Here's a hypothesis, let's see if we can flesh this one out:
1: The peak of the Music Industry was in 1999, with approximate 16.4 billion dollars in sales of CD's alone.
2: It's less than half that now.
3: On-line Music sales have only made up for less than 3 billion dollars of the short fall.
4: The video Game industry has grown vastly in the last ten years. See below. It might even be /directly/ affecting the amount spent on music.
5: The Internet also provides competition for people's time and limited money.
6: Other minor factors in the loss of revenue seem to include unauthorized distribution of music, and the wide availability of "singles" via on-line stores that compete with traditional album sales.
1: There is a finite amount that people spend on Entertainment.
2: The Music Industry simply has a slice of the pie. It doesn't have a whole one to it's self.
Here's what seems to currently be happening to counter this problem:
1: The Music Industry (RIAA) view it as a problem in /only their/ part of the entertainment industry. They don't seem to be addressing the industry as a whole.
- In 1995, Guy Kawasaki gave a speech to a graduating class. I'm not going to repeat it, but see the link below. Specifically, see Number 8, about the Ice Cutters. A quick summary for the impatient is: If you don't embrace change, then it will happen without you. If that happens, you may find yourself quite lonely one day.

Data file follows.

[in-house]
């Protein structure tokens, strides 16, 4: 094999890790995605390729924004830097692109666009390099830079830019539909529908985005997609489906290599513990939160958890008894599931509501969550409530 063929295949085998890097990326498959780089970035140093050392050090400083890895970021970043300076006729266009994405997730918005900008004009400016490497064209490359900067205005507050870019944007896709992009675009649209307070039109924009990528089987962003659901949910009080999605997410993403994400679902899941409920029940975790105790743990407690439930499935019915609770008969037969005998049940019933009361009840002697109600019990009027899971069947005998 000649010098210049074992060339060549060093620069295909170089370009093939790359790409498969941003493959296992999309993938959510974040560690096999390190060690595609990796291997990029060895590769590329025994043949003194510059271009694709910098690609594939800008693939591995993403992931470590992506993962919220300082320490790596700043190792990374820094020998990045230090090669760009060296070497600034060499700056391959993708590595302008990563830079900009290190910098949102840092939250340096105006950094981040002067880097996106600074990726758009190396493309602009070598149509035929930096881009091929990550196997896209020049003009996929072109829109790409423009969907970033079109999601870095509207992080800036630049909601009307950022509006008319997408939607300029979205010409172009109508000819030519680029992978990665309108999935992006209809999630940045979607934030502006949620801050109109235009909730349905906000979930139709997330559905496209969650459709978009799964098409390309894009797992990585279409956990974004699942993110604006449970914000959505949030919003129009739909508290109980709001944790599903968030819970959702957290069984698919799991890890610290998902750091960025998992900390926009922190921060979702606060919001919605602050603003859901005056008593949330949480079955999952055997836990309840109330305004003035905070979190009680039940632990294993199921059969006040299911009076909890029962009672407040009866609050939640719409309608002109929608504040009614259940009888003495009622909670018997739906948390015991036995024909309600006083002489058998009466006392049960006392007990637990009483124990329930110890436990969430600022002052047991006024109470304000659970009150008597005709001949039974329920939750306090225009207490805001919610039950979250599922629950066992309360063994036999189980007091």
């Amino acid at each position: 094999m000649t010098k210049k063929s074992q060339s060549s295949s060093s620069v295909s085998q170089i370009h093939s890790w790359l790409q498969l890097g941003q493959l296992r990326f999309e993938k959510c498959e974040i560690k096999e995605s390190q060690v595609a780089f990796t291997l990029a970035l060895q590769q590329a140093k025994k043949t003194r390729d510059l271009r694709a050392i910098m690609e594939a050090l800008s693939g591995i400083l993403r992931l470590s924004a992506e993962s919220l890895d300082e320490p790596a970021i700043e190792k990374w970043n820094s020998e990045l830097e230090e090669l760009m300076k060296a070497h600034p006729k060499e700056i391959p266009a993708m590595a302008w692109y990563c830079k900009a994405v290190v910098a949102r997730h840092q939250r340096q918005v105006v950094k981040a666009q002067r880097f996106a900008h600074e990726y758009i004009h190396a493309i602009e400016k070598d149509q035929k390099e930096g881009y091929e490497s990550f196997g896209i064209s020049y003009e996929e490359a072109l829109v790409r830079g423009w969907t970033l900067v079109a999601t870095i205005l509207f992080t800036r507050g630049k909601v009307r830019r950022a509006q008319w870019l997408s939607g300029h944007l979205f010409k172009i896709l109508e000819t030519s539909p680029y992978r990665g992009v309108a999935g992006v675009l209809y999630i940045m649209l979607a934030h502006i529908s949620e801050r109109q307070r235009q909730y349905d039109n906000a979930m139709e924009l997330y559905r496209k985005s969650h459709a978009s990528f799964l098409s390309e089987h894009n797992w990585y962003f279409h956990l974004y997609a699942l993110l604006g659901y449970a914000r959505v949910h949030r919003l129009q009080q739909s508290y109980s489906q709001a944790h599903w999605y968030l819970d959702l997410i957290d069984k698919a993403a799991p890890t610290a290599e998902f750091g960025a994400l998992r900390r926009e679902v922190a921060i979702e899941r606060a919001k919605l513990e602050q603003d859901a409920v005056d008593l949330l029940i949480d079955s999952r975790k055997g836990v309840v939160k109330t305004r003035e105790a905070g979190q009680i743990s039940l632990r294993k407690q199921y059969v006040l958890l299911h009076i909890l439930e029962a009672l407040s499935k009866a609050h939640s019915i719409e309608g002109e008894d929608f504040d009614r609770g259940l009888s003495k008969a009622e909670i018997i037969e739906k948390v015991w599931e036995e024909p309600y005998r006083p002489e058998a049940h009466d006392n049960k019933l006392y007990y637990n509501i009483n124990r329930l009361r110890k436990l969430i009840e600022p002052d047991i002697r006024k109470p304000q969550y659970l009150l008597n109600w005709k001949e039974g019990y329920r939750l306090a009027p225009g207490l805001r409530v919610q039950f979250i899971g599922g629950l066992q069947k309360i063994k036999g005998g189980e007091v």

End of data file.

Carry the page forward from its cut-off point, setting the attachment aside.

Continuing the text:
2: They think that if they can charge fees for items/services they didn't in the past, then they will make up for some of that lost revenue.
3: They seem to be distracting themselves by pursuing the symptoms of the illness, not the root cause. (Think: RIAA Lawsuits)
4: By pursuing the symptoms, they are diminishing the "good faith" value of their part of the industry, thus making their slice even smaller.
Ok, background's done.
Here's my thoughts:
If the Music Industry charges for things they haven't in the past, such as Boy Scout Campfire Songs, iTunes Previews, and Royalties on Fair Use items, they won't increase their share of the pie.
If they continue to pursue the "Bigger Stick" tactics they are using, they will continue to tarnish their reputation, and devalue their "brand."
People will probably not spend more money on Music as a whole now that there are different things competing for their dollars.
Additional cost/charges will make the final product more expensive to customers, therefore reducing both the value to them, and the amount they are able to purchase.
- Dan Schnur
(No, not that one.)
http://arstechnica.com/gaming/news/2008/01/growth-of-gaming-in-2007-far-outpaces-movies-music.ars - Older, but insightful.